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Do low-cost crews mean low standards?

11 October 2018

French seafarers are stepping up their campaign against the 'crews of convenience' used on Brittany Ferries' no-frills service between Ireland, France and Spain. JEFF APTER reports…

French maritime unions have warned that they are prepared to take further protest action over the introduction by Brittany Ferries of a vessel operating with low-cost crews under a flag of convenience.

The CFDT and CGT officers' and ratings' unions have several times condemned the company's decision to use the Cyprus-registered ro-ro Connemara to launch its new twice-weekly service between Ireland, France and Spain last May.

The 27,414gt vessel – which had been operating between Italy and Greece – was chartered in from Stena RoRo to run the new no-frills service linking the ports of Cork, Roscoff and Santander, with a capacity for some 518 passengers, 195 cars and 130 trucks. Its inaugural voyage sparked demonstrations by seafarers – who remain angry about the use of 'Community' crews on Connemara.

Since it was established in 1972, Brittany Ferries has traditionally used the French mainland flag and French crews on its ships. The only previous exception to this policy occurred in 2005, when the company chartered the fast craft Normandie Express to operate a service between Portsmouth, Le Havre and Cherbourg under the UK flag. The vessel was switched to the French register a year later.

The unions claim that the pay and conditions of the Connemara's crew are well below French standards, and have highlighted concerns over the safety of the ship.

They staged protests in the ports of Roscoff and Brest under the banner of the European Transport Workers' Federation Fair Transport campaign to highlight the need to establish a common European 'maritime space' with decent terms and conditions for all crews and without social dumping.

The CGT and CFDT have warned of further action after the summer season if the company's leadership continues to refuse to talk to the unions. They are still awaiting answers to their request to meet management to discuss the operational costs of the new service and have hired an accountant to investigate the charter arrangements.

The unions have also demanded that Brittany Ferries chairman Jean-Marc Roué resign as president of the national shipowners' organisation, Armateurs de France (AdF).

Mr Roué has said publicly that if the new link shows its commercial viability within two years, he would reflag Connemara to the full French register. But the unions are concerned that the 'economy' service and its low-cost crewing model will damage Brittany Ferries' reputation for quality operations.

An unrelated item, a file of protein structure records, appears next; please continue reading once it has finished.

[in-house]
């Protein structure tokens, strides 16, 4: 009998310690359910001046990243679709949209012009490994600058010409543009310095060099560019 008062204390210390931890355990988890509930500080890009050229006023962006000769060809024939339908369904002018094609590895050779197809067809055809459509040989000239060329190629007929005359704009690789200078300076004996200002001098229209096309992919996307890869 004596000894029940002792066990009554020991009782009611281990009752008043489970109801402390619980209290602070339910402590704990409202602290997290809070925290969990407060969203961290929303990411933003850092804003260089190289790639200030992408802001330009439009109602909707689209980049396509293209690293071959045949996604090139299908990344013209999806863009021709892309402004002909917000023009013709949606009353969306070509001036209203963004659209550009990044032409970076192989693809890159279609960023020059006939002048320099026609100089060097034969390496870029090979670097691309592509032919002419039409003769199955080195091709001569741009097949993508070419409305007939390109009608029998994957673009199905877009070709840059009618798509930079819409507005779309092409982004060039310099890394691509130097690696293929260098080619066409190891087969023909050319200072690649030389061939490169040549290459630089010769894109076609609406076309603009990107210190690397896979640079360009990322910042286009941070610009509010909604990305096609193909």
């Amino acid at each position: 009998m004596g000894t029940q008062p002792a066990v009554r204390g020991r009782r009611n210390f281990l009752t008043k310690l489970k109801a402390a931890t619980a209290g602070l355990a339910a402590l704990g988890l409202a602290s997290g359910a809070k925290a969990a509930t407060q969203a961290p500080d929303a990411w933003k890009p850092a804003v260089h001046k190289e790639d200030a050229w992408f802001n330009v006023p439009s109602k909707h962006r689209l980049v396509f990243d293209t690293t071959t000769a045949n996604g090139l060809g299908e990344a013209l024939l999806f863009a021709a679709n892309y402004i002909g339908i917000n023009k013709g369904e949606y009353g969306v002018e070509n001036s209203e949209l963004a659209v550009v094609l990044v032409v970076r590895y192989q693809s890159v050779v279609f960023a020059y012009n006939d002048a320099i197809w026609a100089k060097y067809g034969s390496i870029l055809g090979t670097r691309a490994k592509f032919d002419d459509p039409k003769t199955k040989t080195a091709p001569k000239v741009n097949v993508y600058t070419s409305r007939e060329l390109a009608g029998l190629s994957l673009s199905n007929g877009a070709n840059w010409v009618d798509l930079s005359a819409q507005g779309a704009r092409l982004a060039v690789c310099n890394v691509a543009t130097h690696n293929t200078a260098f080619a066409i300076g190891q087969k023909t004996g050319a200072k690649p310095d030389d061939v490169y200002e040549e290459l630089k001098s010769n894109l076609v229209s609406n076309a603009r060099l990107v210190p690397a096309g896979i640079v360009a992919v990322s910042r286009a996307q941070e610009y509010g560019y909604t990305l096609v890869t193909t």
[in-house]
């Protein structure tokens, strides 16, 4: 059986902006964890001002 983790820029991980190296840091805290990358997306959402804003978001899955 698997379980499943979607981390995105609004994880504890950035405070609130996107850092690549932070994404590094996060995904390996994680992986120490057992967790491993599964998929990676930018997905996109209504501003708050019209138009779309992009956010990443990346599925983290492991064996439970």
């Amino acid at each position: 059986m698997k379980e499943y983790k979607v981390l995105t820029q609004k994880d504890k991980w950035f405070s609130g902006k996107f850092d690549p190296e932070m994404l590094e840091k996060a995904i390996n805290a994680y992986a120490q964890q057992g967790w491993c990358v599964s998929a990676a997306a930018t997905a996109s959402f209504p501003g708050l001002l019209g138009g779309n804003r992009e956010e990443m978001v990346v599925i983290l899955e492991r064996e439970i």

CGT-ITF France inspector Laure Tallonneau said she believed Connemara is a substandard ship. Crews are from eastern European countries – Lithuania, Latvia, Poland and Estonia, with replacement crews including Romanian nationals – and she is concerned about their ability to communicate amongst themselves and with passengers. 'As we could see onboard the Costa Concordia, lack of communication makes situations more diffi cult when problems arise,' she pointed out.

Ms Tallonneau said the seafarers are employed through a non-French manning agency, with contracts formulated under Singapore law and the ship managed by Glasgow-based Northern Marine.

The crewing arrangements amount to 'social dumping', she added, 'in order to avoid taking on French seafarers, being under French law and negotiating with French unions – including preventing union representatives from going onboard to see what is happening on the ship'.

Ms Tallonneau said the crews are working 12-hour days, seven days a week, over two-and-a-half-month tours of duty. 'Such working arrangements are totally forbidden under French law for obvious reasons of safety,' she stressed.

'Such arrangements increase crew tiredness, and fatigue is the main cause of accidents. Minimum safe manning is below French standards, and when there is a full cargo their workload increases.'

She pointed out that a port state control inspection carried out soon after Connemara had come into service uncovered 26 technical deficiencies. Some of the defects included a failure to establish an acceptable common working language onboard, a lack of control on abandon-ship drills, and a lack of familiarity with the operation of machinery and equipment.

The checks also showed the vessel lacked an SAR Cooperation plan and its stability information booklet was not as required. There were also problems with fire doors, fire dampers, fi re protection and extinguishing systems, as well as defective life-saving appliances, missing nautical publications, and the VDR and scuppers and inlets not as required.

The company has sought to ease the union concerns by promising to reassess Connemara's flag and crewing arrangements at the end of the ship's two-year charter. Mr Roué said the decision to opt for a non-French operating model had been made as part of a risk management strategy 'in the very uncertain context of Brexit'.

He said the company continues to be committed to the French flag, and will use 100% French crews on three new ferries being introduced over the next four years as part of a fleet renewal programme valued at around €450m.

But the unions are not wholly convinced by these assurances. 'Connemara definitely does not meet the company's reputation and this could affect all the fleet,' Ms Tallonneau added. 'How many passengers with a negative experience of this ferry will trust Brittany Ferries again?'

The working hours of these crews would be forbidden by French law for obvious reasons of safety


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